This afternoon, AMD released their financial results for the third quarter, which ended September 27, 2014. While revenue was down slightly from Q2, the net income was positive for this first time this fiscal year. non-GAAP Earnings Per Share was $0.03, which missed analysts’ projections of $0.04. Earlier in the quarter projections were as high as $0.07 per share, but the Computing and Graphics segment was mixed this quarter due to “challenging market conditions” according to AMD.

Starting July 1st, 2014, AMD reorganized their reporting structure into two groups. The Computing and Graphics group focuses on desktop and notebook processors, chipsets, discrete desktop GPUs, and workstation GPUs. The Enterprise, Embedded, and Semi-Custom group includes server processors, embedded processors, dense servers, semi-custom SoCs, engineering services, and royalties, which is pretty much every market AMD is in other than the traditional desktop/notebook market.

AMD Q3 2014 Financial Results (GAAP)
  Q3'2014 Q2'2014 Q3'2013
Revenue (Billions) $1.43 $1.44 $1.46
Operating Income (Millions) $63 $63 $95
Net Income (Millions) $17 -$36 $48
Earnings Per Share $0.02 -$0.05 $0.06

Revenue for Q3 2014 was $1.43 billion, down just under 1% from Q2 2014’s $1.44 billion. As compared to Q3 2013, revenue was down 2%. Operating Income was $63 million (non-GAAP $66M) for the quarter, which is also down from the previous quarter and year-over-year. Net income was $17 million (non-GAAP $20M) for the quarter which is up from the $36 million loss last quarter, but down from $48 million profit in Q3 2013. Gross margin was flat from last quarter at 35%.

AMD Q3 2014 Financial Results (Non-GAAP)
  Q3'2014 Q2'2014 Q3'2013
Revenue (Billions) $1.43 $1.44 $1.46
Operating Income (Millions) $66 $67 $78
Net Income (Millions) $20 $17 $31
Earnings Per Share $0.03 $0.02 $0.04

The Computing and Graphics segment revenue decreased 6% from last quarter and 16% year-over-year. AMD states the primary decrease is due to by lower chipset and GPU sales as compared to last quarter, and decreased notebook processor and chipset sales as compared to a year ago. The Operating Loss for the division was $17 million, which is up (or down, depending on how you look at negative numbers) substantially from the $6 million loss last quarter and $9 million loss in Q3 of last year.  The Average Selling Price (ASP) of CPUs/APUs actually increase sequentially and year-over-year. Discrete GPU ASP decreased over last quarter, but increased over the same period last year. The Computing and Graphics segment is a tough market for AMD right now. Intel is moving to 14 nm while AMD has to rely on Global Foundries and other fabs to attempt to catch up. This hampers their ability to match Intel on the performance per watt metric certainly. On the GPU front, NVIDIA just released the Maxwell based GTX 980 and 970, as well as the mobile counterparts which have shown impressive performance, and efficiency. Hopefully AMD can counter with some new products in the near term.

The Enterprise, Embedded, and Semi-Custom division fared much better for Q3, with a 6% sequential gain in revenue and 21% year-over-year. Operating income for the quarter was $108 million which was up from the $97 million of Q2, and $92 million of Q3 2013. As with the last couple of quarters, AMD attributes the gains primarily due to increased sales of semi-custom SoCs. Their embedded revenue grew by “double digits” as compared to last quarter. Clearly AMD has found a niche here where they can use their expertise in new markets to shore up the company, and so far, it has been successful. In addition, AMD has closed two new Semi-Custom SoC designs this quarter which should help this division continue its growth.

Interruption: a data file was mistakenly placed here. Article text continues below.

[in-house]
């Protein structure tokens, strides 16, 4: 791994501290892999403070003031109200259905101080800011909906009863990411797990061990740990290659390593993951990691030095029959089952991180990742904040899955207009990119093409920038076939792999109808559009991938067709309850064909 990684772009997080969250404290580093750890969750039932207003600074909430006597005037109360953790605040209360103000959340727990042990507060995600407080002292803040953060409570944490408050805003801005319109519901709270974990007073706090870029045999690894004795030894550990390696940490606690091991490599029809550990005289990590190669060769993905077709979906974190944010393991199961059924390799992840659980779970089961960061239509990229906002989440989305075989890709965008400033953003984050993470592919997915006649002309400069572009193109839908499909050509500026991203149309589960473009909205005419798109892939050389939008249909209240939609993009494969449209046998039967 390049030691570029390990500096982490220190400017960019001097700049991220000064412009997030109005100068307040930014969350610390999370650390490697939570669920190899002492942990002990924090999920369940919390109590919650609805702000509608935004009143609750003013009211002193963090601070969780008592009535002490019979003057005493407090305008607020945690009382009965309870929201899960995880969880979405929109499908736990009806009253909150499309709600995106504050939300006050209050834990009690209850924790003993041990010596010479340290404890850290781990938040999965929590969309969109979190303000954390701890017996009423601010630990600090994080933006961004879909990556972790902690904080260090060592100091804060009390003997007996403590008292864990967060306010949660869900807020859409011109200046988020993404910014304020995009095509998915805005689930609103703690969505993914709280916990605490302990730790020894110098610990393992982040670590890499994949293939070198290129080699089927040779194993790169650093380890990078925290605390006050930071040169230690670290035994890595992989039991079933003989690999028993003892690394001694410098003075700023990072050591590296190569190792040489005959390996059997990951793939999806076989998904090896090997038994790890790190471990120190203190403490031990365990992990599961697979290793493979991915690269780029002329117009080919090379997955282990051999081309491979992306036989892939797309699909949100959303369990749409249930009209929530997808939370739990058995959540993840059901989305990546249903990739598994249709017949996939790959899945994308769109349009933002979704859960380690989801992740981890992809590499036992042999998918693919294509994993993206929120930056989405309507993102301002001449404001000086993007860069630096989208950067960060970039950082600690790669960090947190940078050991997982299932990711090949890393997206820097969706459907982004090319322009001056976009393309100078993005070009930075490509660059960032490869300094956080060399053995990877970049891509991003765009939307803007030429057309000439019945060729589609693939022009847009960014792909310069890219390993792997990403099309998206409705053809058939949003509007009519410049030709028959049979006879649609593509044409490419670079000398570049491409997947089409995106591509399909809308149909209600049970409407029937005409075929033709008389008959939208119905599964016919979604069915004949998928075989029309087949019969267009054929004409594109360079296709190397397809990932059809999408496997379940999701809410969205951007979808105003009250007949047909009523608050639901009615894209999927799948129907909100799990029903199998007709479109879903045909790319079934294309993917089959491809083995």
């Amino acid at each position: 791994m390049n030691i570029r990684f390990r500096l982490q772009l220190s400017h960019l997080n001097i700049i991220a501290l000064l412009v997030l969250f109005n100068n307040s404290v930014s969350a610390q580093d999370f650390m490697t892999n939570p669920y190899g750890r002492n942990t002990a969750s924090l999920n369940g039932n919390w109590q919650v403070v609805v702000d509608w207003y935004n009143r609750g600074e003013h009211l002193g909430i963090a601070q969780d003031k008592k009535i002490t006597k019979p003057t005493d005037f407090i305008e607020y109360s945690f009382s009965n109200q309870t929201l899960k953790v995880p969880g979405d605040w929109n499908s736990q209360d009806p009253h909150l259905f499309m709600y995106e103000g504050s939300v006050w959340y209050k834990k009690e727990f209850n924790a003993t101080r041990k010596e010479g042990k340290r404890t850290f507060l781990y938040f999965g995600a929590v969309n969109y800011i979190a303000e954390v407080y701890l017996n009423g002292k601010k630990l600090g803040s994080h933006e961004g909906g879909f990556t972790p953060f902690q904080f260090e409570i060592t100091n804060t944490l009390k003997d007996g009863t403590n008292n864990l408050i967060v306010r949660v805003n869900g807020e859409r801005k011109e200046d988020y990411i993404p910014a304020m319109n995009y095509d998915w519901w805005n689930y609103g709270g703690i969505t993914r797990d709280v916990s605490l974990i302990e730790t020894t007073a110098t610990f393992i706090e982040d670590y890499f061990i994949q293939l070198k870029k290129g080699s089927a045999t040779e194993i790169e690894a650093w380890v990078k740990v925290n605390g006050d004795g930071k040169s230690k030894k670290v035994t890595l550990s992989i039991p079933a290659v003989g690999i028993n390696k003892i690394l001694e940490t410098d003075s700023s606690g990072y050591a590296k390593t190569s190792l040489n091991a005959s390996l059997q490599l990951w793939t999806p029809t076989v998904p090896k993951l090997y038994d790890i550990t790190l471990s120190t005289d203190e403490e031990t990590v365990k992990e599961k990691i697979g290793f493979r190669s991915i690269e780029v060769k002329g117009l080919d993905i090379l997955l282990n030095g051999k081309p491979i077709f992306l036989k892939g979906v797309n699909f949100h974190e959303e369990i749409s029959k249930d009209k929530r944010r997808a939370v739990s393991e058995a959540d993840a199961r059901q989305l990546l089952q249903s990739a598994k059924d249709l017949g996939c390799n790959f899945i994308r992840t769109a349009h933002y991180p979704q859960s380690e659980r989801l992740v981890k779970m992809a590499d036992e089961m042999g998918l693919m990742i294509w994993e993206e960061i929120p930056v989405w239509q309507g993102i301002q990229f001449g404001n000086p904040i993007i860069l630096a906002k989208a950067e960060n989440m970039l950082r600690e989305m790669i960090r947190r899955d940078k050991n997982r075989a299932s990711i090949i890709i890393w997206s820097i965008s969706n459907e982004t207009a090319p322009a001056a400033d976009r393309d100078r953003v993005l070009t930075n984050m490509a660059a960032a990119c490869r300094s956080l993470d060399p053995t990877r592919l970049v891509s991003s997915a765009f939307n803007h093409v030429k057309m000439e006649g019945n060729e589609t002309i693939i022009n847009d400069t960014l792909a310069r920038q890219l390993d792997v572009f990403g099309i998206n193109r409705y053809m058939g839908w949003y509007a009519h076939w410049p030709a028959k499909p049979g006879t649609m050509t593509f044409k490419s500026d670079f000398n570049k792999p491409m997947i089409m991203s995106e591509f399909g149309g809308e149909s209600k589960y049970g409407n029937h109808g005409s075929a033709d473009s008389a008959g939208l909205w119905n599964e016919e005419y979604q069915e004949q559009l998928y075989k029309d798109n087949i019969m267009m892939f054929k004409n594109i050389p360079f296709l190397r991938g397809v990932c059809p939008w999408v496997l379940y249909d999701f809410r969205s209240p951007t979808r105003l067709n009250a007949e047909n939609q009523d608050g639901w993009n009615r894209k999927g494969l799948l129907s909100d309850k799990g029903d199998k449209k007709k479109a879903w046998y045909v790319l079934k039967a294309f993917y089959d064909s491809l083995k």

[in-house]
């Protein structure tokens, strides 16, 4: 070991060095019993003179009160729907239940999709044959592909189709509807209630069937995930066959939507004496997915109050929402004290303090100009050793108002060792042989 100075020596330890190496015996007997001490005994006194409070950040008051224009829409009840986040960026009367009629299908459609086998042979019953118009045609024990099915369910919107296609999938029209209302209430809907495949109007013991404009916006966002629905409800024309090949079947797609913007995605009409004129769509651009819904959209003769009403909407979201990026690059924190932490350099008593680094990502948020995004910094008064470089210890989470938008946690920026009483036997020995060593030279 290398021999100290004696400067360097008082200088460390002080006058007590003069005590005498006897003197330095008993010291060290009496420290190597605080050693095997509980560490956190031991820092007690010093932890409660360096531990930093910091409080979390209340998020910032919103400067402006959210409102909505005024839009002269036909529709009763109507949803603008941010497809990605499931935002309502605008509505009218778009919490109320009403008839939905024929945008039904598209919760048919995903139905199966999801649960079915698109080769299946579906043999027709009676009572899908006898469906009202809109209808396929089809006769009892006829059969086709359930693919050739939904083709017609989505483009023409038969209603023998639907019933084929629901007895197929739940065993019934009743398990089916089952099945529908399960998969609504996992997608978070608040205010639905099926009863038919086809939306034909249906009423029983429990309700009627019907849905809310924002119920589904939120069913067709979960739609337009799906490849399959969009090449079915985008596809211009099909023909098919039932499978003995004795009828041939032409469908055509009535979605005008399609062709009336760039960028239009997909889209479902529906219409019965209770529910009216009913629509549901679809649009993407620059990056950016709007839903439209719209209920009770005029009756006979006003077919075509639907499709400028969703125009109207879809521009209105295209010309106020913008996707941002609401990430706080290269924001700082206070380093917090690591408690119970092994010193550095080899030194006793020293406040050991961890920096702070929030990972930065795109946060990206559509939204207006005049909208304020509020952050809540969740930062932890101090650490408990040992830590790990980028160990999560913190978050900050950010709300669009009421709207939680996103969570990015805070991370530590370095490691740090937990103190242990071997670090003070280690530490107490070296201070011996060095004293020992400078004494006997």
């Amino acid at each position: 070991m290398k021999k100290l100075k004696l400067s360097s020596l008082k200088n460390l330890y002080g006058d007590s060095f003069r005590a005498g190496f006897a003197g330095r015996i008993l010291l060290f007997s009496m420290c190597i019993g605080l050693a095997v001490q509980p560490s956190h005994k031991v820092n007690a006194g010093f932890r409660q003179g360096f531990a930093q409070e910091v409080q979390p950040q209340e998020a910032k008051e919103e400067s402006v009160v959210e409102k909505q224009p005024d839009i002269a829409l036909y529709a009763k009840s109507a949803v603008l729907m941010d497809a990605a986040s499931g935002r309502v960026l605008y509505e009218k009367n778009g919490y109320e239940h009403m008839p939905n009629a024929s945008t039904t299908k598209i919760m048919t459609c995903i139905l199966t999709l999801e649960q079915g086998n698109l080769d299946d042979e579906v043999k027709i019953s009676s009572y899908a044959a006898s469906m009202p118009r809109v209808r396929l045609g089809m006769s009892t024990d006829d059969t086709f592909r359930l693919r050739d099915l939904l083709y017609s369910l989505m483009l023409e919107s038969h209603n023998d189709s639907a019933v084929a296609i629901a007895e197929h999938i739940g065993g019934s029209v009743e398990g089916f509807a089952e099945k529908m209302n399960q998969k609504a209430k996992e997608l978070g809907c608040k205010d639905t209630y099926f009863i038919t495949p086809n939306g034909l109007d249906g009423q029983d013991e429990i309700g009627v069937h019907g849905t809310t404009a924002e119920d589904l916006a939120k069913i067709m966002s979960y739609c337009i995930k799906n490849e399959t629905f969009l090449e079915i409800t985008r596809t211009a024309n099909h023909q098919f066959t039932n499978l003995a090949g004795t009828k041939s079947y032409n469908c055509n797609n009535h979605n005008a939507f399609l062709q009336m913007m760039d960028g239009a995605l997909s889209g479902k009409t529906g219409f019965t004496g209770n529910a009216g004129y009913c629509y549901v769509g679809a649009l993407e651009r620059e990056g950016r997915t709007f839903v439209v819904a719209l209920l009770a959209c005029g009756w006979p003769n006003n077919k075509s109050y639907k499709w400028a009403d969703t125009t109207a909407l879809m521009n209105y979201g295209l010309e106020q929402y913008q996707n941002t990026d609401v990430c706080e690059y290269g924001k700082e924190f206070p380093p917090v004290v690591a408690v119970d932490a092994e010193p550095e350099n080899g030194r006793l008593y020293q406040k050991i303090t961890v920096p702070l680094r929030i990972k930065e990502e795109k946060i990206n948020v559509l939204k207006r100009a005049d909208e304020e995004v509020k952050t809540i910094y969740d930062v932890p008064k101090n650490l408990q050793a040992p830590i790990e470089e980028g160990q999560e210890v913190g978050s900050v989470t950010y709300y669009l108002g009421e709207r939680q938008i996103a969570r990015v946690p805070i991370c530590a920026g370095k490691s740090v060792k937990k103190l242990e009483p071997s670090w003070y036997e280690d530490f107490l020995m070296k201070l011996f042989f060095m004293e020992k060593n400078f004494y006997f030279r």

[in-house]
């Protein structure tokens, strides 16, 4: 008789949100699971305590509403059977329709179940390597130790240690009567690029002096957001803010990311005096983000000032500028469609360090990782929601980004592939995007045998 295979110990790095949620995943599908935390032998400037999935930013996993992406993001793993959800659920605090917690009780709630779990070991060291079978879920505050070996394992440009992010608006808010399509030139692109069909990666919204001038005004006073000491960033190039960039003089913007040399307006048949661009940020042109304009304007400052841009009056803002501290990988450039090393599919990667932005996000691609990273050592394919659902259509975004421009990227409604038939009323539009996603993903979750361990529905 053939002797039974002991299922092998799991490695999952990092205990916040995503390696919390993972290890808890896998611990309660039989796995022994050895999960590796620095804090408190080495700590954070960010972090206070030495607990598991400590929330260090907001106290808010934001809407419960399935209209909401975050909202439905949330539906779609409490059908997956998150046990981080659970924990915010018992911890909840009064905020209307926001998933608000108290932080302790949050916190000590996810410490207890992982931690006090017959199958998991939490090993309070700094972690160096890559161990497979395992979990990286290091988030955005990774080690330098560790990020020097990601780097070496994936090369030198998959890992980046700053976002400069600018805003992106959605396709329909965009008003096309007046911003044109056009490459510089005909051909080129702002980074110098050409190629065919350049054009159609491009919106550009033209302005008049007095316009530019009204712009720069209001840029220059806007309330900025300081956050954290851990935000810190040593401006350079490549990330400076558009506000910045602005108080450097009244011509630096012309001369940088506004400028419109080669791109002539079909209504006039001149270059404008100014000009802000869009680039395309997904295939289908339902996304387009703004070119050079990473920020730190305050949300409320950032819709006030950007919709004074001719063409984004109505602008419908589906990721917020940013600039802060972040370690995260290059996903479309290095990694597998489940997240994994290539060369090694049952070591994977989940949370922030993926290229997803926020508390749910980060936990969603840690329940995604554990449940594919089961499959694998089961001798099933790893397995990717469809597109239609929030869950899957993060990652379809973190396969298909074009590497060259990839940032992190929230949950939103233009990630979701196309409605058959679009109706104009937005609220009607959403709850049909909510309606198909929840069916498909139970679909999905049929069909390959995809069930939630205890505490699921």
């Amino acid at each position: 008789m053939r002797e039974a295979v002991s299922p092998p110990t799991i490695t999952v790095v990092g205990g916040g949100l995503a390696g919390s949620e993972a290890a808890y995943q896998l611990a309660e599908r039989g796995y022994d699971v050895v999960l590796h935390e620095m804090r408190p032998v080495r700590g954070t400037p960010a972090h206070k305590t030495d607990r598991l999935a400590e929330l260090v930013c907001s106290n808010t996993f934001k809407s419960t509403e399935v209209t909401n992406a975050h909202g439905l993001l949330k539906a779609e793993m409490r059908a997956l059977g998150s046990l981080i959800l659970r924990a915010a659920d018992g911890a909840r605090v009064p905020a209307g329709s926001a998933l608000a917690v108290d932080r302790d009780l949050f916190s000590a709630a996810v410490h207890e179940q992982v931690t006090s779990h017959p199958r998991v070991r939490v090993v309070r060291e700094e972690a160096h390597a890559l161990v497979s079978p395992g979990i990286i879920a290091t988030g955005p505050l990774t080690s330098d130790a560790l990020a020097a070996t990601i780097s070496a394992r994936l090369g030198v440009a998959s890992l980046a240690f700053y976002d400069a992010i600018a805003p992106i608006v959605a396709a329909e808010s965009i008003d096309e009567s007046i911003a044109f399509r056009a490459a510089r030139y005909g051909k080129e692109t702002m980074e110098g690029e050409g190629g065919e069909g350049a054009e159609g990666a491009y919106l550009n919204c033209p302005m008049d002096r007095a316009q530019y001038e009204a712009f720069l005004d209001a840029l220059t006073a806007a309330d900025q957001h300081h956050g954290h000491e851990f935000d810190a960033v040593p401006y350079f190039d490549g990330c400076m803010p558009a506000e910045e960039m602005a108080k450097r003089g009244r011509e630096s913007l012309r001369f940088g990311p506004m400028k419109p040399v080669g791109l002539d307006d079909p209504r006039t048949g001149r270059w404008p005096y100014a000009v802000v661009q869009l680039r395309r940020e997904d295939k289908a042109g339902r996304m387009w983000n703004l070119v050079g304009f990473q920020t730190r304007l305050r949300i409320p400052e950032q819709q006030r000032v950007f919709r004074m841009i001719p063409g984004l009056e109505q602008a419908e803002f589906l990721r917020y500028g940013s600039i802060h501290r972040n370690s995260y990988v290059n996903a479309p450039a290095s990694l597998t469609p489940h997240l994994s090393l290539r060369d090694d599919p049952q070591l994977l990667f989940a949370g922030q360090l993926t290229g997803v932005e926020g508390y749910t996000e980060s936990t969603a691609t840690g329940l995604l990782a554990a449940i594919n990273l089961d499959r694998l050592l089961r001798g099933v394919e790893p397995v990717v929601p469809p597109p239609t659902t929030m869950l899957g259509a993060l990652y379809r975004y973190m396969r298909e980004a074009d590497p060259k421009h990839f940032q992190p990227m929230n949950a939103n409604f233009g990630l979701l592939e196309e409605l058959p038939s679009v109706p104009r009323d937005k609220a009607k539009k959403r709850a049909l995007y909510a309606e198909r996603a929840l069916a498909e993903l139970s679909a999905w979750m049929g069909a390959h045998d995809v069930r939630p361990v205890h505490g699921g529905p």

Results Per Division
  Q3'2014 Q2'2014 Q3'2013
Computing and Graphics Revenue (Millions) $781 $828 $925
Computing and Graphics Operating Income (Millions) -$17 -$6 $9
Enterprise, Embedded, and Semi-Custom Revenue (Millions) $648 $613 $536
Enterprise, Embedded, and Semi-Custom Operating Income (Millions) $108 $97 $92

In addition, AMD is also trying to cut costs by reducing their workforce by about 7% Currently, they have 10,149 employees as of the end of Q3, which means around 710 people will be cut from the company. Most of these cuts should be done by the end of Q4. AMD will then adjust their real estate footprint to accommodate the smaller workforce, which could mean additional infusions of cash from the sale of buildings. They are hoping to have savings of $9 million for Q4 and $85 million for FY 2015.

Their forecast for Q4 is not rosy either. AMD is expecting revenue to decrease 13% from Q3, plus or minus 3%. However they are also hoping to drop expenses from the current guidance of $420 to $450 million, to $385 million, which means they are hoping for a positive non-GAAP free cash flow.

Although AMD did miss investor earnings, they did not miss by much and the net result was a quarter where the company managed to turn a tiny profit, which is in stark contrast to the first couple of quarters for 2014. Unfortunately, AMD’s losses all stem from the desktop PC industry. Intel just had a record quarter, so there is certainly money to be made in this sector. We will have to see how Dr. Su, the new CEO of AMD, addresses this for the next quarter.

 

Source: AMD Investor Relations

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  • rocketbuddha - Friday, October 17, 2014 - link

    Intel is also now in the semi custom game to a degree (though they hate to admit it). They carefully ensure that their bed and butter is still bringing in the dough though.

    http://seekingalpha.com/news/2031045-intel-talks-s...

    <quote>